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CD8+ T Cells Variably Recognize Native versus Citrullinated GRP78 Epitopes in Type 1 Diabetes

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posted on 24.09.2021, 16:26 by Marie Eliane Azoury, Fatoumata Samassa, Mijke Buitinga, Laura Nigi, Noemi Brusco, Aïsha Callebaut, Matthieu Giraud, Magali Irla, Ana Ines Lalanne, Alexia Carré, Georgia Afonso, Zhicheng Zhou, Barbara Brandao, Maikel L. Colli, Guido Sebastiani, Francesco Dotta, Maki Nakayama, Decio L. Eizirik, Sylvaine You, Sheena Pinto, Mark J. Mamula, Yann Verdier, Joelle Vinh, Soren Buus, Chantal Mathieu, Lut Overbergh, Roberto Mallone
In type 1 diabetes, autoimmune β-cell destruction may be favored by neo-antigens harboring post-translational modifications such as citrullination. We studied the recognition of native and citrullinated glucose-regulated protein (GRP)78 peptides by CD8+ T cells. Citrullination modulated T-cell recognition and, to a lesser extent, HLA-A2 binding. GRP78-reactive CD8+ T cells circulated at similar frequencies in type 1 diabetic and healthy donors and preferentially recognized either native or citrullinated versions, without cross-reactivity. Rather, the preference for native GRP78 epitopes was associated with CD8+ T cells cross-reactive with bacterial mimotopes. In the pancreas, a dominant GRP78 peptide was instead preferentially recognized when citrullinated. To further clarify these recognition patterns, we considered the possibility of citrullination in the thymus. Citrullinating peptidyl-arginine deiminase (Padi) enzymes were expressed in murine and human medullary epithelial cells (mTECs), with citrullinated proteins detected in murine mTECs. However, Padi2 and Padi4 expression was diminished in mature mTECs from NOD mice versus C57BL/6 mice. We conclude that, on one hand, the CD8+ T-cell preference for native GRP78 peptides may be shaped by cross-reactivity with bacterial mimotopes. On the other hand, post-translational modifications may not invariably favor loss of tolerance because thymic citrullination, although impaired in NOD mice, may drive deletion of citrulline-reactive T cells.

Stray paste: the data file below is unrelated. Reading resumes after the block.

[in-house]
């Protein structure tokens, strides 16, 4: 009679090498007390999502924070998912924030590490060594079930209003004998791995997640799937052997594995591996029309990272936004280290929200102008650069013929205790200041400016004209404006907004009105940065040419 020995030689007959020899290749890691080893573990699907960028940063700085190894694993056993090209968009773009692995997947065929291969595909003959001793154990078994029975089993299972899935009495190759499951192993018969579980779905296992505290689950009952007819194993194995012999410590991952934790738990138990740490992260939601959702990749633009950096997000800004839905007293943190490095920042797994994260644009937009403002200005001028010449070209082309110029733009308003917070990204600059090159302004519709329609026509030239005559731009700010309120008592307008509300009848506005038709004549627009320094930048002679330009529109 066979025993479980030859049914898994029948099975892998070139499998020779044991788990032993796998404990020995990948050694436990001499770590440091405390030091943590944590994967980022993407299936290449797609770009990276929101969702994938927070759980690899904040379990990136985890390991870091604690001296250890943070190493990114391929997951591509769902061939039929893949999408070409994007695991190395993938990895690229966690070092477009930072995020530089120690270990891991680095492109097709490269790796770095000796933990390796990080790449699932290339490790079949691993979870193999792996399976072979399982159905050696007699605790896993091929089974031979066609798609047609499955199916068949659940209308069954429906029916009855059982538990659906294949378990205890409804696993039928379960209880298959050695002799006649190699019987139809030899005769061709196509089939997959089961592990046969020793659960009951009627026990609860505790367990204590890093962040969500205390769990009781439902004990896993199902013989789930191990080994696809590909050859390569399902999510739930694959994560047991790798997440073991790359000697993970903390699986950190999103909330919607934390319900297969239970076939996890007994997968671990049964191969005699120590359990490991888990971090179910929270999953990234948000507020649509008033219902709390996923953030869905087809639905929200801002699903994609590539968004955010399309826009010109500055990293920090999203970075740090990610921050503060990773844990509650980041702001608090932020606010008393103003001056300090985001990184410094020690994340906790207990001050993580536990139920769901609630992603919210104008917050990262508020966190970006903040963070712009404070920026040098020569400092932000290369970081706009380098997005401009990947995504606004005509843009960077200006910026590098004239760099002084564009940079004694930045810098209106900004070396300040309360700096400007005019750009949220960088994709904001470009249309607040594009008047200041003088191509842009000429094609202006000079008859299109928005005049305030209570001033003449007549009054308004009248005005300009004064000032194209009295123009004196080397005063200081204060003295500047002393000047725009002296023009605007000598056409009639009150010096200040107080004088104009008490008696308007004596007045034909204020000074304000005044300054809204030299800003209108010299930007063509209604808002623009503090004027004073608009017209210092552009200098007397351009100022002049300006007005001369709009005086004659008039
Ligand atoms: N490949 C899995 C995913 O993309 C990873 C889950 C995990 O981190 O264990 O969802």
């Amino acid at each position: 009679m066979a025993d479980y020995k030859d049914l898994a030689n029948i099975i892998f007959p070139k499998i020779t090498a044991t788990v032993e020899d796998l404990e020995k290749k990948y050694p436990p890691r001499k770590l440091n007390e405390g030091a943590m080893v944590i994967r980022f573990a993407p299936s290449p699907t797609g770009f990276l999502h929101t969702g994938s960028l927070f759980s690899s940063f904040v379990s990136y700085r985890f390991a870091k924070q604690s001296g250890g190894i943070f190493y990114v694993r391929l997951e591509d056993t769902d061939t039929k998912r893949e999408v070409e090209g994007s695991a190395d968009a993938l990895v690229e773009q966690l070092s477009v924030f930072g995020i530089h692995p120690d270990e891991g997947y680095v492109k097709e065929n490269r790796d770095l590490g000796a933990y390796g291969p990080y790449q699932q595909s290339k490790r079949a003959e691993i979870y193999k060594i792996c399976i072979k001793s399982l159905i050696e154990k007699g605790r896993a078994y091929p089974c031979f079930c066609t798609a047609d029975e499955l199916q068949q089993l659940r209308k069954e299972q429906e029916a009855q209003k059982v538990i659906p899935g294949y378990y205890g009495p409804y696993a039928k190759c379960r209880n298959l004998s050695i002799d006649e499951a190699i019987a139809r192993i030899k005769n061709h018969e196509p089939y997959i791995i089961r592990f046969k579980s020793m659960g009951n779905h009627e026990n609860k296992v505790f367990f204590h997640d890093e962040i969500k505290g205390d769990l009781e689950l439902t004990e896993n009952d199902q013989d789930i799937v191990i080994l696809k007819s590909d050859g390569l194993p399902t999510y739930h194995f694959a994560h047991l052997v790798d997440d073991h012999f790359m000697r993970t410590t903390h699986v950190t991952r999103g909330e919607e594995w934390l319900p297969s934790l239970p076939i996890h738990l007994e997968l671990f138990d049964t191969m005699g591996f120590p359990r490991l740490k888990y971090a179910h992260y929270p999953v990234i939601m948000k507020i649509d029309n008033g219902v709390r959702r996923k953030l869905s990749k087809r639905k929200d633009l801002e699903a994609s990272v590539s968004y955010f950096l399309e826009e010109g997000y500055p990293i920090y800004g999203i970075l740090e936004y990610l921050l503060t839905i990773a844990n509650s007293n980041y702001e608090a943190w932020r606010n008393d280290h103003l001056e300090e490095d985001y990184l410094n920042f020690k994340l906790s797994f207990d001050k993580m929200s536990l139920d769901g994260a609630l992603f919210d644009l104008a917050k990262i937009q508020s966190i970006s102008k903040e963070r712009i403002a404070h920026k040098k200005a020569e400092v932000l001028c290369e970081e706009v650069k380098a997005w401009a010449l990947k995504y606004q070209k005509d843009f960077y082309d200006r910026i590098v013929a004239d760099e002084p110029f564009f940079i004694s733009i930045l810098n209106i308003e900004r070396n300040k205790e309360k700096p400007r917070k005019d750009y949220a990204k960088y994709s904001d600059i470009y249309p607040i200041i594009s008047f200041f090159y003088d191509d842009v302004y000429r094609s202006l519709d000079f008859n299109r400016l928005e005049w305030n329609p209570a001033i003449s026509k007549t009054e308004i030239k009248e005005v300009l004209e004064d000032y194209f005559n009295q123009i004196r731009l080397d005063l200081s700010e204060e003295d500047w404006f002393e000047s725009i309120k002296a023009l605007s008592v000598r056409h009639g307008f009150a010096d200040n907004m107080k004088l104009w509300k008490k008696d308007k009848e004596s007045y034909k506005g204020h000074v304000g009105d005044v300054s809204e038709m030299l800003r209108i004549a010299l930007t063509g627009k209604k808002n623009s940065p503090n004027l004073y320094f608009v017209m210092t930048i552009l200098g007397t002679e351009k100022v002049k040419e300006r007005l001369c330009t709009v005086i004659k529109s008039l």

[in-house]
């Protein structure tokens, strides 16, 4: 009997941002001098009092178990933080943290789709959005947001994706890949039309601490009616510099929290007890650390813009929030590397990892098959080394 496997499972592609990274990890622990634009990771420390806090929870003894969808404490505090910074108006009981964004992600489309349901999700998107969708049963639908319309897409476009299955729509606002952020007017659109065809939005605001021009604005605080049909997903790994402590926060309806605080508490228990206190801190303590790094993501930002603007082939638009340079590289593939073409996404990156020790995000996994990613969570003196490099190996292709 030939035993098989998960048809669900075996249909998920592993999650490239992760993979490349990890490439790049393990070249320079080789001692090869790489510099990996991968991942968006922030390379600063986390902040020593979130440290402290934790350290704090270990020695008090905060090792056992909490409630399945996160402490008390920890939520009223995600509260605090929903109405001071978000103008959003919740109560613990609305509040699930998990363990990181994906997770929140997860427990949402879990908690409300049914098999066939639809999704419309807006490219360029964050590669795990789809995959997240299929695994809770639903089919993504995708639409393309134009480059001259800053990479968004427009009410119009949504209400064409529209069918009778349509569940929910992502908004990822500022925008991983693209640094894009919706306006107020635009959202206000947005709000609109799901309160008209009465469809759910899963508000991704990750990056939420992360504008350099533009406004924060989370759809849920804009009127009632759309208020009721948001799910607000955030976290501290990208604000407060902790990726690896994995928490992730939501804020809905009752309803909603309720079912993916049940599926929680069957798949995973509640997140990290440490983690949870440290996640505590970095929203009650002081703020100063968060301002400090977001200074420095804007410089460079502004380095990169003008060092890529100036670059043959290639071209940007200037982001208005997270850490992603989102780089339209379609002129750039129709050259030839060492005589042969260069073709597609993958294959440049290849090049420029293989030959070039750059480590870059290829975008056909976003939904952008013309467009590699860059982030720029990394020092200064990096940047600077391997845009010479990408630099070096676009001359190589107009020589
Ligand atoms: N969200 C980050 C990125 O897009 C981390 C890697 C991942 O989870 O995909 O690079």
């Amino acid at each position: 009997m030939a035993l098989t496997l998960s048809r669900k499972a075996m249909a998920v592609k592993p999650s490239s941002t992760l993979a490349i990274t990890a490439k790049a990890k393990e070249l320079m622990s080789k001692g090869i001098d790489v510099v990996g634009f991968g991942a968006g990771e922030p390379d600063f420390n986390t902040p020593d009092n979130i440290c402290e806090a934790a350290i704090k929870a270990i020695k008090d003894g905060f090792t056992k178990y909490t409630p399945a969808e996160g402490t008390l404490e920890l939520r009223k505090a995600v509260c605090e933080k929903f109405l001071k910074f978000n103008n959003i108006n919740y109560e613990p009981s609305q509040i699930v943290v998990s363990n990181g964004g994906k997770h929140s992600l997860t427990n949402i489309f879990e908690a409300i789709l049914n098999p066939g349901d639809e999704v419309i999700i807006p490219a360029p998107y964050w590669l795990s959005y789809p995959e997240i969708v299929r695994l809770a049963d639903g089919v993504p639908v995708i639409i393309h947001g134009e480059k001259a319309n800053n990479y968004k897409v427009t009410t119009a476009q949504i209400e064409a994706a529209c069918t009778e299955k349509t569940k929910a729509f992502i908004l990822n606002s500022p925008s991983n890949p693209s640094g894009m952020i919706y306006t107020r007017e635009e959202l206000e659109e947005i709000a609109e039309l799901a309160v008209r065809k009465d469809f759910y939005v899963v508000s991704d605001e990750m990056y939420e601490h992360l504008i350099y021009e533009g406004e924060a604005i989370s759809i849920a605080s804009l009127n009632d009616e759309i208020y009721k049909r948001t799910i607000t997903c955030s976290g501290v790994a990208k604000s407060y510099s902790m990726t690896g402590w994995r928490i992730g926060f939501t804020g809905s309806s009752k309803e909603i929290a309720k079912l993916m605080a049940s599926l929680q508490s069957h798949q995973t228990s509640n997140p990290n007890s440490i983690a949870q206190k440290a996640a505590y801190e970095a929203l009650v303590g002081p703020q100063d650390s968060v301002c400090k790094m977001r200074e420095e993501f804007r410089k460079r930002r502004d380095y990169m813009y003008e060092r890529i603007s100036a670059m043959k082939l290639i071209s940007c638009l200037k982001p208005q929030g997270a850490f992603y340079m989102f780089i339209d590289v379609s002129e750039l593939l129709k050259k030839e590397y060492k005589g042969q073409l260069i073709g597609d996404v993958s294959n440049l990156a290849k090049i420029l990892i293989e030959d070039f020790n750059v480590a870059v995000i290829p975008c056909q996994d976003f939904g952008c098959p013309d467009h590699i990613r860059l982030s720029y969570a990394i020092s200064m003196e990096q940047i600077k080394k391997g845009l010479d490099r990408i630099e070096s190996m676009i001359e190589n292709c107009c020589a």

This work was supported by JDRF grants 2-SRA-2016-164-Q-R (to R.M.), 2-SRA-2015-52-Q-R (to C.M. and L.O.), 2-SRA-2018-480-S-B (to M.N.) and Postdoctoral Fellowship 3-PDF-2020-942-A-N (to Z.Z.); The Leona M. and Harry B. Helmsley Charitable Trust (Helmsley #1901-03689), the Fondation Francophone pour la Recherche sur le Diabète (FFRD), the EFSD/JDRF/Lilly European Programme in Type 1 Diabetes Research 2015, the Agence Nationale de la Recherche (ANR-19-CE15-0014-01) and the Fondation pour la Recherche Medicale (EQU20193007831), to R.M.; and the NIDDK (R01DK099317, R01DK032083), to M.N.. M.B. and Aï.Ca. were supported by a fellowship from the Flemish Research Foundation (12R0719N and 1189518N, respectively). F.D., D.L.E., C.M., L.O. and R.M. received funding from the Innovative Medicines Initiative 2 Joint Undertaking under grant agreements 115797 and 945268 (INNODIA and INNODIA HARVEST), which receive support from the EU Horizon 2020 program, the European Federation of Pharmaceutical Industries and Associations, JDRF, and The Leona M. & Harry B. Helmsley Charitable Trust. This research was performed with the support of the Network for Pancreatic Organ donors with Diabetes (nPOD; RRID: SCR_014641), a collaborative type 1 diabetes research project sponsored by JDRF (nPOD: 5-SRA-2018-557-Q-R) and The Leona M. & Harry B. Helmsley Charitable Trust (Grant #2018PG-T1D053). Organ Procurement Organizations (OPO) partnering with nPOD to provide research resources are listed at The content and views expressed are the responsibility of the authors and do not necessarily reflect an official view of nPOD.